Monday, December 22, 2008

Vatican: Decriminalize Homosexuality, But Don't Grant Gays Equal Civil Rights

The National Catholic Reporter is carrying a report from Religion News Service that the Catholic Church now officially favors the portions of the "Declaration on Human Rights, Sexual Orientation and Gender Identity," currently before the U.N. General Assembly, that call for all nations to remove criminal penalties for homosexual behavior.

This at least pits Catholicism against those nations whose laws make homosexuality a crime, including the the 56-member Organization of the Islamic Conference.

The article reports that "The non-binding declaration, which was sponsored by France and backed by the 27-member European Union, received 66 votes in the 192-member UN General Assembly on Thursday. Aside from the Holy See, opponents included China, Russia, the United States," as well as the Muslim nations.

However, the Vatican remains opposed to gay people having equal civil rights, especially any move to equate same-sex unions with marriage. It even opposes the declaration's use of the terms "sexual orientation" and "gender identity," on the grounds that the terms have "no established meaning in international law."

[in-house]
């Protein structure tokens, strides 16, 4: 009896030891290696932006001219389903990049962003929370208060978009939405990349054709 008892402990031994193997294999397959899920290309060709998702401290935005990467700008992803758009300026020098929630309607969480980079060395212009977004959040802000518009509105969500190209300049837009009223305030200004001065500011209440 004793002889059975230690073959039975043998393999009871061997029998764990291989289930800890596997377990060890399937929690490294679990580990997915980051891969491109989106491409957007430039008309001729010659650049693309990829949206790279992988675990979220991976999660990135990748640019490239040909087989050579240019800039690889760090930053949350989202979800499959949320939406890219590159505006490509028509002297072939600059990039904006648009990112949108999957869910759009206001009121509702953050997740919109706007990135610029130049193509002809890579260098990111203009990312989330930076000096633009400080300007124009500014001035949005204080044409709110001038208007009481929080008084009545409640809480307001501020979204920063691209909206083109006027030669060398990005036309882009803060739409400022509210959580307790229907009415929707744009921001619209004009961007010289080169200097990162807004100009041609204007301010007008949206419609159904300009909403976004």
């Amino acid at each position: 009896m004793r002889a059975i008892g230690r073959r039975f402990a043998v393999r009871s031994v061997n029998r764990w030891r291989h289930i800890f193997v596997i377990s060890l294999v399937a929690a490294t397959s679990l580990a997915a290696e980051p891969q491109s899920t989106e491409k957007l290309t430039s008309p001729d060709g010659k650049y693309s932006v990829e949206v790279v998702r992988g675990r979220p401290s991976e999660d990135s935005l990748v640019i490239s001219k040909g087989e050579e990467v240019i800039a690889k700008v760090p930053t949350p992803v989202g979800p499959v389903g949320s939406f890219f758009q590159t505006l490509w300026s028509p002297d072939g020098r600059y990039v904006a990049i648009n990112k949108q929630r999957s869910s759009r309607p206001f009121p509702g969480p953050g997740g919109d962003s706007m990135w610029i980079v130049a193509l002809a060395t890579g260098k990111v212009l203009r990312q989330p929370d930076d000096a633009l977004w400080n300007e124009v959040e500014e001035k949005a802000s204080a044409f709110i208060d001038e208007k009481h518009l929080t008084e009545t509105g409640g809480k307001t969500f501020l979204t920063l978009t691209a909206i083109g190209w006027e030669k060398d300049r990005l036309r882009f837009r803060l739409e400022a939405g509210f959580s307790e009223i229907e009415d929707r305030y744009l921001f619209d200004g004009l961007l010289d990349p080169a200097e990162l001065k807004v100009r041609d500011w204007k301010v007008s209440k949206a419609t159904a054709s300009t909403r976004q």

This, of course, ignores several decades of agreement among psychologists that the terms have quite specific meaning as phenomena experienced on several continents. The basic thrust of the declaration is to have international law recognize realities which psychology has recognized already, and to adopt psychology's verdict that homosexual orientation is not a pathology that needs to be cured.

Support for decriminalizing homosexuality is certainly enlightened and welcome. However, by continuing to treat same-sex orientation as a defect that warrants lesser treatment under civil law, the church is sanctioning transferring the bigotry from criminal law to the arena of civil rights.

Meanwhile, the possibility raised here multiple times--of treating all couples equally under civil law and leaving the definition and application of marriage to the churches, for their own members--is still something the Vatican never considers.

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